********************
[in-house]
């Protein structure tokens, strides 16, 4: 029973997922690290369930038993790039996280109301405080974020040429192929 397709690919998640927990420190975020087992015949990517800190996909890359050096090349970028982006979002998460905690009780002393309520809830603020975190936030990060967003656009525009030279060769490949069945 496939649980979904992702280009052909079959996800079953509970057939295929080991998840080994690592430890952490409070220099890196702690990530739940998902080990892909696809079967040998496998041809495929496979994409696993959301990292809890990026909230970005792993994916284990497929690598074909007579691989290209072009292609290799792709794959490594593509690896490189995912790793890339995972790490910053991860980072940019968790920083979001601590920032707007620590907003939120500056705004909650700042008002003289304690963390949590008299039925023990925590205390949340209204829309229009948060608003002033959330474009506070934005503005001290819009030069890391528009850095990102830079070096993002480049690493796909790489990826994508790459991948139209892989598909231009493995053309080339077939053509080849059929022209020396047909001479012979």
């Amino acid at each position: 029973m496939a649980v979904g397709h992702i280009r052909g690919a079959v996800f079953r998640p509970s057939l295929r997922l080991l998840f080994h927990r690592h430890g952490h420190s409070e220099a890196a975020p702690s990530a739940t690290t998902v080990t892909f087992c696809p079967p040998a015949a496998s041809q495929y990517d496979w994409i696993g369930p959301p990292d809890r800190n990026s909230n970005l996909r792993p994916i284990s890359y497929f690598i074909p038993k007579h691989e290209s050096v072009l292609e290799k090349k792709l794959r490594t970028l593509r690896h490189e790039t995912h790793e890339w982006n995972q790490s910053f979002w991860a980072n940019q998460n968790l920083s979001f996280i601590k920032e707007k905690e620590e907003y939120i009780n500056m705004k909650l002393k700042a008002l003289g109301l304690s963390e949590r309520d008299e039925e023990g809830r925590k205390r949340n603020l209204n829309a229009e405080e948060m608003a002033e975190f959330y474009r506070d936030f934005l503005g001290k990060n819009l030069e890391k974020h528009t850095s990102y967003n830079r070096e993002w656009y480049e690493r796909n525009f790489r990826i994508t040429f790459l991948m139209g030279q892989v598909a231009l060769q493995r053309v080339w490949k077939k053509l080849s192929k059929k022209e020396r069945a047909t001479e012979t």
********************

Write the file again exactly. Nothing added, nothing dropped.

[in-house]
């Protein structure tokens, strides 16, 4: 029973997922690290369930038993790039996280109301405080974020040429192929 397709690919998640927990420190975020087992015949990517800190996909890359050096090349970028982006979002998460905690009780002393309520809830603020975190936030990060967003656009525009030279060769490949069945 496939649980979904992702280009052909079959996800079953509970057939295929080991998840080994690592430890952490409070220099890196702690990530739940998902080990892909696809079967040998496998041809495929496979994409696993959301990292809890990026909230970005792993994916284990497929690598074909007579691989290209072009292609290799792709794959490594593509690896490189995912790793890339995972790490910053991860980072940019968790920083979001601590920032707007620590907003939120500056705004909650700042008002003289304690963390949590008299039925023990925590205390949340209204829309229009948060608003002033959330474009506070934005503005001290819009030069890391528009850095990102830079070096993002480049690493796909790489990826994508790459991948139209892989598909231009493995053309080339077939053509080849059929022209020396047909001479012979």
């Amino acid at each position: 029973m496939a649980v979904g397709h992702i280009r052909g690919a079959v996800f079953r998640p509970s057939l295929r997922l080991l998840f080994h927990r690592h430890g952490h420190s409070e220099a890196a975020p702690s990530a739940t690290t998902v080990t892909f087992c696809p079967p040998a015949a496998s041809q495929y990517d496979w994409i696993g369930p959301p990292d809890r800190n990026s909230n970005l996909r792993p994916i284990s890359y497929f690598i074909p038993k007579h691989e290209s050096v072009l292609e290799k090349k792709l794959r490594t970028l593509r690896h490189e790039t995912h790793e890339w982006n995972q790490s910053f979002w991860a980072n940019q998460n968790l920083s979001f996280i601590k920032e707007k905690e620590e907003y939120i009780n500056m705004k909650l002393k700042a008002l003289g109301l304690s963390e949590r309520d008299e039925e023990g809830r925590k205390r949340n603020l209204n829309a229009e405080e948060m608003a002033e975190f959330y474009r506070d936030f934005l503005g001290k990060n819009l030069e890391k974020h528009t850095s990102y967003n830079r070096e993002w656009y480049e690493r796909n525009f790489r990826i994508t040429f790459l991948m139209g030279q892989v598909a231009l060769q493995r053309v080339w490949k077939k053509l080849s192929k059929k022209e020396r069945a047909t001479e012979t």